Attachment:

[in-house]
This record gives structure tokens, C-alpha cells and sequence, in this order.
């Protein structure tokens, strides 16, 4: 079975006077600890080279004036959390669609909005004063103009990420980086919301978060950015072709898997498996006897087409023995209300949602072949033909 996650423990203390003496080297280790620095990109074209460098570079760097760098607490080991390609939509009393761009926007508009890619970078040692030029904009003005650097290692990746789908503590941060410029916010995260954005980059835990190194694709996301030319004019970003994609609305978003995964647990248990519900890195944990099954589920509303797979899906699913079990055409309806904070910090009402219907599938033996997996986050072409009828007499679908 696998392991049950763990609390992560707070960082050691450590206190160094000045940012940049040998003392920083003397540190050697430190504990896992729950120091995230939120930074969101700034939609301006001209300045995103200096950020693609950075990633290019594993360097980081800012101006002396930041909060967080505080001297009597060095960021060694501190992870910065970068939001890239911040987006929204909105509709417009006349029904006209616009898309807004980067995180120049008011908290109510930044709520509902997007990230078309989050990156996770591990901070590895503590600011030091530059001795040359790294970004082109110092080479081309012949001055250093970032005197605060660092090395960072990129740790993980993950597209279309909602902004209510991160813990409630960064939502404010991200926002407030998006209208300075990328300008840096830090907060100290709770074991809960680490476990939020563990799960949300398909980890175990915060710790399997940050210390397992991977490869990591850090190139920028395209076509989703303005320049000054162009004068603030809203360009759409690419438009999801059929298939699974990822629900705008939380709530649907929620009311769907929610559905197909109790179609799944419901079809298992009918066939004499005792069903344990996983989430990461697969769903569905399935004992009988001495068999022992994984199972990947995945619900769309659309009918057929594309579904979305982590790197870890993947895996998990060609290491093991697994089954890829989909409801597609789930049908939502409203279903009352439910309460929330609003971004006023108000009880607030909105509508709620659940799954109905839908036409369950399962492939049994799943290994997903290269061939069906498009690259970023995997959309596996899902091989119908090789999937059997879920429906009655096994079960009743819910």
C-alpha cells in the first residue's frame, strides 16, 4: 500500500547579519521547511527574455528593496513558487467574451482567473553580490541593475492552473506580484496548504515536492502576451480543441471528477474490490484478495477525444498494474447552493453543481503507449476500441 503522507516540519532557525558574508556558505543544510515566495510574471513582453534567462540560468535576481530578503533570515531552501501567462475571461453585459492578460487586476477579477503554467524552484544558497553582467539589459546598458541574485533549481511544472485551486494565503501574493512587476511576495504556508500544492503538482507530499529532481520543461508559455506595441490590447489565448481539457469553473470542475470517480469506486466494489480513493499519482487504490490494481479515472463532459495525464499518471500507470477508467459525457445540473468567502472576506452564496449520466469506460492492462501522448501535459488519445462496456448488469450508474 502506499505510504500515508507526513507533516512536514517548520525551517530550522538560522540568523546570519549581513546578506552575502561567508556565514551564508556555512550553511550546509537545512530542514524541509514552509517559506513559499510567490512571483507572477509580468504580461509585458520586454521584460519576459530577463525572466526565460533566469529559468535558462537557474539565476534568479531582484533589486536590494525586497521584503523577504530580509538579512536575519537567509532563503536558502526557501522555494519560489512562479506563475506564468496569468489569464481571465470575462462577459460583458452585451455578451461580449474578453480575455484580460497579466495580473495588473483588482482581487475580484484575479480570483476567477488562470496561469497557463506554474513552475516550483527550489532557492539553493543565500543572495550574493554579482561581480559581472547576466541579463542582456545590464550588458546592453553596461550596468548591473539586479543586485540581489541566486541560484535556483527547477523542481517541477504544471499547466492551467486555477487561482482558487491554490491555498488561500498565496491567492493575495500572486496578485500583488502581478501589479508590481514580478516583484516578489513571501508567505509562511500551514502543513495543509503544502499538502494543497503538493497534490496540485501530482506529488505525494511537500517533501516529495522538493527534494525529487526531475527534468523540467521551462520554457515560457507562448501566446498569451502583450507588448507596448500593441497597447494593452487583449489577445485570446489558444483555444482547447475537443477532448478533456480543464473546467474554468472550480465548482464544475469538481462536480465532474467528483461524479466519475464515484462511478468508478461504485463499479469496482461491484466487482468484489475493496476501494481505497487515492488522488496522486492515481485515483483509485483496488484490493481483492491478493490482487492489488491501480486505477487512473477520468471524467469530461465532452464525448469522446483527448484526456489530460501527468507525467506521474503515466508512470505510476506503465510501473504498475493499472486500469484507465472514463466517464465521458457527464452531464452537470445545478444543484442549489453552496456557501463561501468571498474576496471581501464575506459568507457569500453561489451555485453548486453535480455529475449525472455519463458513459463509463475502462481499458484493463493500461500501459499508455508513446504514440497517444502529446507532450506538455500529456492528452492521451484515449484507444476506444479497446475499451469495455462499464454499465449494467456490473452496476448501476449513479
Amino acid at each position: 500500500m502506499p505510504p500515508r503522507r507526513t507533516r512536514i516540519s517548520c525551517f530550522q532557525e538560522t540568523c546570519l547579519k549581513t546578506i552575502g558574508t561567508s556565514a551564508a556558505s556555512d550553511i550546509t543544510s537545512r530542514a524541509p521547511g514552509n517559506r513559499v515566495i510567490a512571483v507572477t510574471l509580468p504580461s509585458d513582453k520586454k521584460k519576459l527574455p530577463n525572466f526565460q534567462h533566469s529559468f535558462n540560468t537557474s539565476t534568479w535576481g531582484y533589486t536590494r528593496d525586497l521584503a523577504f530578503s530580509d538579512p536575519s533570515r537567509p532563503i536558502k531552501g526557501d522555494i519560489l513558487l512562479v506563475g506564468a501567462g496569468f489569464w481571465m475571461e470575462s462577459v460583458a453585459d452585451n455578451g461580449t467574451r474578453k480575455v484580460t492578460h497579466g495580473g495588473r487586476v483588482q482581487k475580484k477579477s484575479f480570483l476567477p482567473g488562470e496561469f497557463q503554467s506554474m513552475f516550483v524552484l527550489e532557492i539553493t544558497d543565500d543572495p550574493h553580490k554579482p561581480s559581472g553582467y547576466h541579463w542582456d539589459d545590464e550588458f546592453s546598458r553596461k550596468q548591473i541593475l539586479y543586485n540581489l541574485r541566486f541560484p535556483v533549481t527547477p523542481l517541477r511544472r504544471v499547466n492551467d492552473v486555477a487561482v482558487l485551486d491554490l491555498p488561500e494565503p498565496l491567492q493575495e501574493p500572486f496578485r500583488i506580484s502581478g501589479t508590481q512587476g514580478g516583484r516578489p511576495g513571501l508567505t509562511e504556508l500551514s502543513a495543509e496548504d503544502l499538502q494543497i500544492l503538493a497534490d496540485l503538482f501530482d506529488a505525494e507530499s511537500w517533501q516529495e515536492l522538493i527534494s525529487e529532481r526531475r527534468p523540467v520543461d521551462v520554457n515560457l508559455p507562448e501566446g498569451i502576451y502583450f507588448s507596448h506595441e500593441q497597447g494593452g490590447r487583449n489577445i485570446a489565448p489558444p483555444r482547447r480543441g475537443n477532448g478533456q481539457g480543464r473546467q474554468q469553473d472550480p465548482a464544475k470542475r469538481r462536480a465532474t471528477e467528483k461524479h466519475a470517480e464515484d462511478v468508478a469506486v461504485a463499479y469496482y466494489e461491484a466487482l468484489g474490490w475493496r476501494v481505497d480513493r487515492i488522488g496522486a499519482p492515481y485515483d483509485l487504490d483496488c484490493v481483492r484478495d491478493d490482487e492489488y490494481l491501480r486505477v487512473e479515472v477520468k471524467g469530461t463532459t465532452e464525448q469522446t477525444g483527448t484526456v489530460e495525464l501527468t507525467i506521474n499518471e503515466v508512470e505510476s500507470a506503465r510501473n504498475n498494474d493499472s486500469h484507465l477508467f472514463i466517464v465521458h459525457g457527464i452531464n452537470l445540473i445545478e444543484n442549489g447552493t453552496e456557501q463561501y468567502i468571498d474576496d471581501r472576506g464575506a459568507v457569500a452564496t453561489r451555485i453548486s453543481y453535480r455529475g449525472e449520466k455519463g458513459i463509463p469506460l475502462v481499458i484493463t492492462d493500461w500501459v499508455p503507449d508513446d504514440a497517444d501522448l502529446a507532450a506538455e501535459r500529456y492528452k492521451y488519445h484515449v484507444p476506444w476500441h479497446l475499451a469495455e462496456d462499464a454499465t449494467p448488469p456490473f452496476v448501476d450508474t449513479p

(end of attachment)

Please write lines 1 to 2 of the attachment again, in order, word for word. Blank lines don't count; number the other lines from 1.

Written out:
[in-house]
This record gives structure tokens, C-alpha cells and sequence, in this order.